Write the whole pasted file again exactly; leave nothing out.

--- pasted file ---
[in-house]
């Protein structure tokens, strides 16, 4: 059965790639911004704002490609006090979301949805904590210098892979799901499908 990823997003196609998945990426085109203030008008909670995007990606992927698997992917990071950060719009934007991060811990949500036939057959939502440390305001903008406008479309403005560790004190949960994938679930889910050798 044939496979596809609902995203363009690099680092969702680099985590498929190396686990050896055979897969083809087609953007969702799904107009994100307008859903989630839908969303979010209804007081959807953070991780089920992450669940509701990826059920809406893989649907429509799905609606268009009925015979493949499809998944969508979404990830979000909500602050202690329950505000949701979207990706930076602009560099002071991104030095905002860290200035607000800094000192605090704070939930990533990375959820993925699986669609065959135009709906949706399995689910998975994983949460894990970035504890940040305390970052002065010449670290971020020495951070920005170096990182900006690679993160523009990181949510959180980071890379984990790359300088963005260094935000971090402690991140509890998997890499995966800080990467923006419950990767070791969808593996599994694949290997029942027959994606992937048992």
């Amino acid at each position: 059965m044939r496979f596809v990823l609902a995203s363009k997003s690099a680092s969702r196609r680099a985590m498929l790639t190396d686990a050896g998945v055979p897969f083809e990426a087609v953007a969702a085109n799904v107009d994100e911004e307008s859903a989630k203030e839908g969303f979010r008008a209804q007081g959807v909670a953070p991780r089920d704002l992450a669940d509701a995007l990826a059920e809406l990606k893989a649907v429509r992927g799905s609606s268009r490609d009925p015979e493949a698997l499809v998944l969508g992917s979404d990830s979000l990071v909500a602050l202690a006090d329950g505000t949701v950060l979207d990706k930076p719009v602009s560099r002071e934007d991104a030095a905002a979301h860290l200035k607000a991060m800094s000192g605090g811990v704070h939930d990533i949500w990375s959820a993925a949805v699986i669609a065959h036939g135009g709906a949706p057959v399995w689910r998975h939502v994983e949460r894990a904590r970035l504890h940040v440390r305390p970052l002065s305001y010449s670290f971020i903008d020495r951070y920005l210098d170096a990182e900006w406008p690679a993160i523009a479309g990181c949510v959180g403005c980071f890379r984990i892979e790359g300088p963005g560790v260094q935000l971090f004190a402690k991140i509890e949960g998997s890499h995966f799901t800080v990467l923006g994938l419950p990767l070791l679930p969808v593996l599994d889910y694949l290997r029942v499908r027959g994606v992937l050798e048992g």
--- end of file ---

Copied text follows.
[in-house]
């Protein structure tokens, strides 16, 4: 059965790639911004704002490609006090979301949805904590210098892979799901499908 990823997003196609998945990426085109203030008008909670995007990606992927698997992917990071950060719009934007991060811990949500036939057959939502440390305001903008406008479309403005560790004190949960994938679930889910050798 044939496979596809609902995203363009690099680092969702680099985590498929190396686990050896055979897969083809087609953007969702799904107009994100307008859903989630839908969303979010209804007081959807953070991780089920992450669940509701990826059920809406893989649907429509799905609606268009009925015979493949499809998944969508979404990830979000909500602050202690329950505000949701979207990706930076602009560099002071991104030095905002860290200035607000800094000192605090704070939930990533990375959820993925699986669609065959135009709906949706399995689910998975994983949460894990970035504890940040305390970052002065010449670290971020020495951070920005170096990182900006690679993160523009990181949510959180980071890379984990790359300088963005260094935000971090402690991140509890998997890499995966800080990467923006419950990767070791969808593996599994694949290997029942027959994606992937048992």
């Amino acid at each position: 059965m044939r496979f596809v990823l609902a995203s363009k997003s690099a680092s969702r196609r680099a985590m498929l790639t190396d686990a050896g998945v055979p897969f083809e990426a087609v953007a969702a085109n799904v107009d994100e911004e307008s859903a989630k203030e839908g969303f979010r008008a209804q007081g959807v909670a953070p991780r089920d704002l992450a669940d509701a995007l990826a059920e809406l990606k893989a649907v429509r992927g799905s609606s268009r490609d009925p015979e493949a698997l499809v998944l969508g992917s979404d990830s979000l990071v909500a602050l202690a006090d329950g505000t949701v950060l979207d990706k930076p719009v602009s560099r002071e934007d991104a030095a905002a979301h860290l200035k607000a991060m800094s000192g605090g811990v704070h939930d990533i949500w990375s959820a993925a949805v699986i669609a065959h036939g135009g709906a949706p057959v399995w689910r998975h939502v994983e949460r894990a904590r970035l504890h940040v440390r305390p970052l002065s305001y010449s670290f971020i903008d020495r951070y920005l210098d170096a990182e900006w406008p690679a993160i523009a479309g990181c949510v959180g403005c980071f890379r984990i892979e790359g300088p963005g560790v260094q935000l971090f004190a402690k991140i509890e949960g998997s890499h995966f799901t800080v990467l923006g994938l419950p990767l070791l679930p969808v593996l599994d889910y694949l290997r029942v499908r027959g994606v992937l050798e048992g």